Some observations on the Canadarm2, the Canadian robotic arm on the International Space Station.
A recent blog by David Ashton “Keeping an eye on the International Space Station” posed the question: “There are plenty of embedded systems up there keeping it going – have any readers been concerned with those?” Actually I have been involved. I worked on the Canadarm2, the robotic arm that was Canada’s contribution to the International Space Station. Instead of attempting a lengthy comment to David, I made a short comment and happily turned the rest into this blog. Let me hasten to add that when I worked as a rocket scientist, I in fact was writing specifications – the robotic arm was being defined on paper. I left (unwillingly) before anything real existed and the details that I present may well have evolved and changed since I left.
NASA (do I need to decrypt that?) is a world of acronyms; there are even nested acronyms. It was a major headache for me just to get up to speed as to what they were talking about. I promise to try and define every acronym, although I must warn you that sometimes the real name is just as meaningless as the acronym. For example an “EE” is an “end effector”. Are you any the wiser?
The Canadarm2 (technically the SSRMS – Space Station Remote Manipulator System) was a logical contribution to the proposed space station after Canada had made the Canadarm (SRMS – Shuttle Remote Manipulator System) for the shuttle program. Aside from dimensional details the only real difference was the number of joints – the so-called degrees of freedom. The SSRMS has seven, the SRMS has six. Today Japan and the Europeans also have robotic arms on the ISS (International Space Station), but the SSRMS was the first and was used in the later stages of the original construction. Canada also has produced Dexter (technically SPDM –Special Purpose Dextrous Manipulator), a hand, if you will, to go on the end of the arm.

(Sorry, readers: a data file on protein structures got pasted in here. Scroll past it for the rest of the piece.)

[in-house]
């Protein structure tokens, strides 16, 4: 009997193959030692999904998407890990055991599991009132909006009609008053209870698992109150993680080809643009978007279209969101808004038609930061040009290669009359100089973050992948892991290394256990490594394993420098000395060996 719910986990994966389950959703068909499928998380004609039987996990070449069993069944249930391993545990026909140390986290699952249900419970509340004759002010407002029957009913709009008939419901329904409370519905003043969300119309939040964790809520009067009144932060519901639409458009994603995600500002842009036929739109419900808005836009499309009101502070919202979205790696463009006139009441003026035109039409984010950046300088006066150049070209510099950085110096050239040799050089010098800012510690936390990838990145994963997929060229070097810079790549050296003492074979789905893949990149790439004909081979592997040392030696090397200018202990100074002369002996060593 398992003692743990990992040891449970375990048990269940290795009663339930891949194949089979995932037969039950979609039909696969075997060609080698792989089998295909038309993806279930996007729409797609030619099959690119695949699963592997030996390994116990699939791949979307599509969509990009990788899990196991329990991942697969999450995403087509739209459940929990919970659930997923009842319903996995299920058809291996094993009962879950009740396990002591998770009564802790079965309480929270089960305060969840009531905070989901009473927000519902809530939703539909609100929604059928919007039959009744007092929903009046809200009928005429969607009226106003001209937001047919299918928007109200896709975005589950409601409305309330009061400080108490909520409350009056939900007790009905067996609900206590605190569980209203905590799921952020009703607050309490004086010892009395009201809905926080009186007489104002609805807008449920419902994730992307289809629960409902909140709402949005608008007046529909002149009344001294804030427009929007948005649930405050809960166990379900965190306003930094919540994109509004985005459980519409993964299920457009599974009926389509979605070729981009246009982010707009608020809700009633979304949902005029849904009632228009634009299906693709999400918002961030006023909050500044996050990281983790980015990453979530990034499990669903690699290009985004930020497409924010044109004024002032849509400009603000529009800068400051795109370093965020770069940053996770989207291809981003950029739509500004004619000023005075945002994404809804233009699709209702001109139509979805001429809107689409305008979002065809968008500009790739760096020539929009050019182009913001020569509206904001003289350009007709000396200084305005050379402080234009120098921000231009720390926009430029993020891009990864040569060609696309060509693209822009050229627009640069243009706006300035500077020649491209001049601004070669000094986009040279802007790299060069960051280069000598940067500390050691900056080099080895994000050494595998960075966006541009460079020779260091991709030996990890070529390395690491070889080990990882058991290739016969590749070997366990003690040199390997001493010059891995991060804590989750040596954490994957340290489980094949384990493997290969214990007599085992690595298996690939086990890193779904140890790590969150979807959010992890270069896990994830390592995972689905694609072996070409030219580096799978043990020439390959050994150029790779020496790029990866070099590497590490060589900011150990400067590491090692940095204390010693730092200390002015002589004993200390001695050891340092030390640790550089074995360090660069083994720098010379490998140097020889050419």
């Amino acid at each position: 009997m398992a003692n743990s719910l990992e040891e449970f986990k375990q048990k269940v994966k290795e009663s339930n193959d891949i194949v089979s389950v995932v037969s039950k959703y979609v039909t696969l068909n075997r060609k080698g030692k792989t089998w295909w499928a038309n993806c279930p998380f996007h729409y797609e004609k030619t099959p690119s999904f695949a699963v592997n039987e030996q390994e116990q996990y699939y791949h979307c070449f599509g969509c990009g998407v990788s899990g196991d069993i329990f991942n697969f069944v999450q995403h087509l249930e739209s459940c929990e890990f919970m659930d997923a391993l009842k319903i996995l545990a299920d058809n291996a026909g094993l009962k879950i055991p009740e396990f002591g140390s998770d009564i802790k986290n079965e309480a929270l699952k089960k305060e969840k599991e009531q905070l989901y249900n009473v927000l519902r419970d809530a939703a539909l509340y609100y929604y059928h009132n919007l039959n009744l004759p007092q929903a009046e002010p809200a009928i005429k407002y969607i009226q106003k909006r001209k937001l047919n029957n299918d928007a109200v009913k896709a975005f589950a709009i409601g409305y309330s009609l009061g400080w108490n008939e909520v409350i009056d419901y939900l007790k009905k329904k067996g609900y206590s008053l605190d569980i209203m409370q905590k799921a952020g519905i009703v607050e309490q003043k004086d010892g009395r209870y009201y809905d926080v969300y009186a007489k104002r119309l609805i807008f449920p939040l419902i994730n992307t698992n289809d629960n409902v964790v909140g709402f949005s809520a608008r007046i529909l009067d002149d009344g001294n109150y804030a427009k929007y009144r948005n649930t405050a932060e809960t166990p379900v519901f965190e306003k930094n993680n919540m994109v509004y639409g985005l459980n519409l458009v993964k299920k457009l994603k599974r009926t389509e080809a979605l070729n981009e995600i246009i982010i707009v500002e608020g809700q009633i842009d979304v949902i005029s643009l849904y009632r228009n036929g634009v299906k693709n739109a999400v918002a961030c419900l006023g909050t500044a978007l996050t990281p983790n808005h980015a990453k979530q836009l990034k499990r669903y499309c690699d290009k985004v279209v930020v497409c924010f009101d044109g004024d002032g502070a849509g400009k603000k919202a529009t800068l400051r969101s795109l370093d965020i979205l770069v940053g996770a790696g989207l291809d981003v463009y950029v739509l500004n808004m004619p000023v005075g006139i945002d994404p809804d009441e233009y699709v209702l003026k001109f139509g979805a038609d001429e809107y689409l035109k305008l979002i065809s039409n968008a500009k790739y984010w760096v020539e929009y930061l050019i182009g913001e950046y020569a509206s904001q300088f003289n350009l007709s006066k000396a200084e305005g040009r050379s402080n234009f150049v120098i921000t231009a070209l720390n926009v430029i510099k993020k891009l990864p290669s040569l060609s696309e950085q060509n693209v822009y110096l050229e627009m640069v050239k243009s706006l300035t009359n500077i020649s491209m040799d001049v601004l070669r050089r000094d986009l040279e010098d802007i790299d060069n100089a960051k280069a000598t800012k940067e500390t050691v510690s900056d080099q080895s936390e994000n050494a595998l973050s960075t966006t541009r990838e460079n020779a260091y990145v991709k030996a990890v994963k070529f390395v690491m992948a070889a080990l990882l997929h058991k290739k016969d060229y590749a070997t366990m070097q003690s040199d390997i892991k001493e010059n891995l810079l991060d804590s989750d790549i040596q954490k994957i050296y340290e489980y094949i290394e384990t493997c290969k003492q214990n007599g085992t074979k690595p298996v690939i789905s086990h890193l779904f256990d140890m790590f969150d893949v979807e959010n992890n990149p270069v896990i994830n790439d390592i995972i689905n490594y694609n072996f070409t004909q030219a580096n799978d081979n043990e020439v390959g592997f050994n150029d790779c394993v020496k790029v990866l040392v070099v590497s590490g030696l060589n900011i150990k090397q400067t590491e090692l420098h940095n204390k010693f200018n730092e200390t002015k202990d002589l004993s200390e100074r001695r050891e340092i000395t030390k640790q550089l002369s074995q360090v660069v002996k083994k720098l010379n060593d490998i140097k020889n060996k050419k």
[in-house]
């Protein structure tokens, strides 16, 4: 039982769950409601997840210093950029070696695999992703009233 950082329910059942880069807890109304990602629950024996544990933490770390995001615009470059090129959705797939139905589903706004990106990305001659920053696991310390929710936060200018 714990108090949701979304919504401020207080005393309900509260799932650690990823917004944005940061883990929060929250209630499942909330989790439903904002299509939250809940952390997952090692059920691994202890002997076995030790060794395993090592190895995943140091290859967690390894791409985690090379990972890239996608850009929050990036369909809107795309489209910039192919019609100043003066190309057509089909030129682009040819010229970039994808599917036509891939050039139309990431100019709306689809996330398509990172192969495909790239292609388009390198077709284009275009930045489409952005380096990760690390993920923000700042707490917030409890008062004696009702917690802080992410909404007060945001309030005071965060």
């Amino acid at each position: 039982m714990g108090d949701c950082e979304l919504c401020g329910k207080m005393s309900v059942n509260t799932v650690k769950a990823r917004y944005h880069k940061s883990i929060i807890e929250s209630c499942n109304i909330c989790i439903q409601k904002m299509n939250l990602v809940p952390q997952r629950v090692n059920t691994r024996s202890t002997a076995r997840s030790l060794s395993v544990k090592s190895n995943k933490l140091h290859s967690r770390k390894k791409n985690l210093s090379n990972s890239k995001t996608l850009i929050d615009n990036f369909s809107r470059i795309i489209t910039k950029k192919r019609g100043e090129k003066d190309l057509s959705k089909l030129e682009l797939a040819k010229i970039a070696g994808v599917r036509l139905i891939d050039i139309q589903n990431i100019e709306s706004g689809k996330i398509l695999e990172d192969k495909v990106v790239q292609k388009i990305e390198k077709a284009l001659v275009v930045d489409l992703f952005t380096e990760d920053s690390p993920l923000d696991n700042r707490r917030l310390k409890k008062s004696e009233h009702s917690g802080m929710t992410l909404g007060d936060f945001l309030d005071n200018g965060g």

An artist’s concept of the SSRMS in operation. This signed picture was my parting memento when I left.
It is more important for devices in space to be reliable and safe than to be on the technological cutting edge. Up there you are a long way from home in a very hostile environment. In addition development and space qualification of parts takes so long that the latest technology today is rather dated when it gets up there. Anything that is designed must work in temperature extremes with sudden swings between the extremes, intense vibration, high acceleration and deceleration (deceleration only on the SRMS), and zero air pressure, but there are additional restrictions placed by NASA. For instance the materials used cannot off-gas and there cannot be any metal particles since they become micro-meteorites. This has impacts down to the bolts and nuts – if the fit during assembly up there isn’t perfect you could get shavings coming off.
Continue reading on EE Times' sister site, Embedded.com.